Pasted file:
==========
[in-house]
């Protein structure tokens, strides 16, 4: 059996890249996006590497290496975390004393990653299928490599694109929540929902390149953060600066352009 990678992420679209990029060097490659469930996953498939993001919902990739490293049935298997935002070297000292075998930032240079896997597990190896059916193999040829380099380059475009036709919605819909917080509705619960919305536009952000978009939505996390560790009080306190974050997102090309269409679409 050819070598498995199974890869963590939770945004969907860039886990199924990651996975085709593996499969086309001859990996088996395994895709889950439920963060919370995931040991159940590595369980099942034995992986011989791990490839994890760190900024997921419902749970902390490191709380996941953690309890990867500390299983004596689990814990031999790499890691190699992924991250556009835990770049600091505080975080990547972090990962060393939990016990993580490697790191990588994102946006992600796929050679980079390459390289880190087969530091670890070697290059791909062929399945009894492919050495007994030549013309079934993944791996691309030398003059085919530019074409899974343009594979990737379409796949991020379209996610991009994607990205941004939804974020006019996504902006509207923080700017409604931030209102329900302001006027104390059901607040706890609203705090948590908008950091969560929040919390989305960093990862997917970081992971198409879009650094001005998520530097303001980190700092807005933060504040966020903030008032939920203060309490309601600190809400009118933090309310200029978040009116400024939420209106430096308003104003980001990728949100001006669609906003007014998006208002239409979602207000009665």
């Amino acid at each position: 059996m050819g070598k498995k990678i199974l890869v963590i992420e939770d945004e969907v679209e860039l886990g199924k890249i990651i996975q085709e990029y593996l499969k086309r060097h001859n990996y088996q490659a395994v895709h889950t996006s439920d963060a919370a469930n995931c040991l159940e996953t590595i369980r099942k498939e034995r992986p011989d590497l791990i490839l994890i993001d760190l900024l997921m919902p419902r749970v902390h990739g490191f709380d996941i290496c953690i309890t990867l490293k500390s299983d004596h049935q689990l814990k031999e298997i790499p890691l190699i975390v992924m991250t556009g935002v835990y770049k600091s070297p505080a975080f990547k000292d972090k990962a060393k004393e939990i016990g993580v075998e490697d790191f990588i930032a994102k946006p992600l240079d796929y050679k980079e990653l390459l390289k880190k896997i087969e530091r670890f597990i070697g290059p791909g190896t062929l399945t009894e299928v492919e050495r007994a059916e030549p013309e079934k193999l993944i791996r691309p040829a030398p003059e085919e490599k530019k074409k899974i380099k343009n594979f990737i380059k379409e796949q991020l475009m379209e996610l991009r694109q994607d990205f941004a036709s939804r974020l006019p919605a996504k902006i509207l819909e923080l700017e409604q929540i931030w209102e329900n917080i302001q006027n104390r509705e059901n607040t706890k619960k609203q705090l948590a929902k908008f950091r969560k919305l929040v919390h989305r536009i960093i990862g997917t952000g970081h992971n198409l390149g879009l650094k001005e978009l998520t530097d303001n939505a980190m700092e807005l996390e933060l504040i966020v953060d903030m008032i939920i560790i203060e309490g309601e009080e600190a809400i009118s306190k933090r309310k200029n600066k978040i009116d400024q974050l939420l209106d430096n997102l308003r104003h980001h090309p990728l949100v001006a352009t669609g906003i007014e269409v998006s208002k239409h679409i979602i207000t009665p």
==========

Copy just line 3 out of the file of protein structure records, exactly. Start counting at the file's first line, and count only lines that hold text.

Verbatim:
């Amino acid at each position: 059996m050819g070598k498995k990678i199974l890869v963590i992420e939770d945004e969907v679209e860039l886990g199924k890249i990651i996975q085709e990029y593996l499969k086309r060097h001859n990996y088996q490659a395994v895709h889950t996006s439920d963060a919370a469930n995931c040991l159940e996953t590595i369980r099942k498939e034995r992986p011989d590497l791990i490839l994890i993001d760190l900024l997921m919902p419902r749970v902390h990739g490191f709380d996941i290496c953690i309890t990867l490293k500390s299983d004596h049935q689990l814990k031999e298997i790499p890691l190699i975390v992924m991250t556009g935002v835990y770049k600091s070297p505080a975080f990547k000292d972090k990962a060393k004393e939990i016990g993580v075998e490697d790191f990588i930032a994102k946006p992600l240079d796929y050679k980079e990653l390459l390289k880190k896997i087969e530091r670890f597990i070697g290059p791909g190896t062929l399945t009894e299928v492919e050495r007994a059916e030549p013309e079934k193999l993944i791996r691309p040829a030398p003059e085919e490599k530019k074409k899974i380099k343009n594979f990737i380059k379409e796949q991020l475009m379209e996610l991009r694109q994607d990205f941004a036709s939804r974020l006019p919605a996504k902006i509207l819909e923080l700017e409604q929540i931030w209102e329900n917080i302001q006027n104390r509705e059901n607040t706890k619960k609203q705090l948590a929902k908008f950091r969560k919305l929040v919390h989305r536009i960093i990862g997917t952000g970081h992971n198409l390149g879009l650094k001005e978009l998520t530097d303001n939505a980190m700092e807005l996390e933060l504040i966020v953060d903030m008032i939920i560790i203060e309490g309601e009080e600190a809400i009118s306190k933090r309310k200029n600066k978040i009116d400024q974050l939420l209106d430096n997102l308003r104003h980001h090309p990728l949100v001006a352009t669609g906003i007014e269409v998006s208002k239409h679409i979602i207000t009665p």